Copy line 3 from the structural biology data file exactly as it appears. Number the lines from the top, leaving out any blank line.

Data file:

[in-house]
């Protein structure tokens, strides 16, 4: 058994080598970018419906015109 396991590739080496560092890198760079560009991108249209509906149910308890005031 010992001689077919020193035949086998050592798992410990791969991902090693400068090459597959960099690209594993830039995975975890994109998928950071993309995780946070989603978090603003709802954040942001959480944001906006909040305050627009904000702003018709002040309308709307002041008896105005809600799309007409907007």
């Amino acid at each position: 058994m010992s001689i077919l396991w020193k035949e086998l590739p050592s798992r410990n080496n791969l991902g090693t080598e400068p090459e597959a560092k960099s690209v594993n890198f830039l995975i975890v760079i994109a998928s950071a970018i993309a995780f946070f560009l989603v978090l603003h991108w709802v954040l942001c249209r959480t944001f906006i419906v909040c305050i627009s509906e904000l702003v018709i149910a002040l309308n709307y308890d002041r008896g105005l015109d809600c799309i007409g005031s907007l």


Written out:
């Amino acid at each position: 058994m010992s001689i077919l396991w020193k035949e086998l590739p050592s798992r410990n080496n791969l991902g090693t080598e400068p090459e597959a560092k960099s690209v594993n890198f830039l995975i975890v760079i994109a998928s950071a970018i993309a995780f946070f560009l989603v978090l603003h991108w709802v954040l942001c249209r959480t944001f906006i419906v909040c305050i627009s509906e904000l702003v018709i149910a002040l309308n709307y308890d002041r008896g105005l015109d809600c799309i007409g005031s907007l």